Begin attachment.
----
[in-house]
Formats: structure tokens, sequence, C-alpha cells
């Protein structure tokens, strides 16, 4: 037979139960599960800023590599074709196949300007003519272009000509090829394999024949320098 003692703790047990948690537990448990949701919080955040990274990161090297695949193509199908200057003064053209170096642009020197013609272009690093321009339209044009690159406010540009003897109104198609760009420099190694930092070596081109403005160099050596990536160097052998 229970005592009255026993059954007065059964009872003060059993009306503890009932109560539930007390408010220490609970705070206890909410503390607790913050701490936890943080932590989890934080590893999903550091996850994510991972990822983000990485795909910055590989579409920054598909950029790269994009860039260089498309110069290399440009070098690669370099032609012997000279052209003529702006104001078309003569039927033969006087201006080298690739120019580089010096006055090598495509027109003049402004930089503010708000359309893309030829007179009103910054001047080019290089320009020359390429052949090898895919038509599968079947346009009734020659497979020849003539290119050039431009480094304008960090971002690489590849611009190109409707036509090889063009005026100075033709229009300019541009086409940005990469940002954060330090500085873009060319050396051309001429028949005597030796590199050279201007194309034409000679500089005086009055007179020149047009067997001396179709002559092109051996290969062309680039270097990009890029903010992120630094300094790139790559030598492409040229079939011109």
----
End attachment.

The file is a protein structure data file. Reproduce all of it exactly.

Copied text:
[in-house]
Formats: structure tokens, sequence, C-alpha cells
């Protein structure tokens, strides 16, 4: 037979139960599960800023590599074709196949300007003519272009000509090829394999024949320098 003692703790047990948690537990448990949701919080955040990274990161090297695949193509199908200057003064053209170096642009020197013609272009690093321009339209044009690159406010540009003897109104198609760009420099190694930092070596081109403005160099050596990536160097052998 229970005592009255026993059954007065059964009872003060059993009306503890009932109560539930007390408010220490609970705070206890909410503390607790913050701490936890943080932590989890934080590893999903550091996850994510991972990822983000990485795909910055590989579409920054598909950029790269994009860039260089498309110069290399440009070098690669370099032609012997000279052209003529702006104001078309003569039927033969006087201006080298690739120019580089010096006055090598495509027109003049402004930089503010708000359309893309030829007179009103910054001047080019290089320009020359390429052949090898895919038509599968079947346009009734020659497979020849003539290119050039431009480094304008960090971002690489590849611009190109409707036509090889063009005026100075033709229009300019541009086409940005990469940002954060330090500085873009060319050396051309001429028949005597030796590199050279201007194309034409000679500089005086009055007179020149047009067997001396179709002559092109051996290969062309680039270097990009890029903010992120630094300094790139790559030598492409040229079939011109």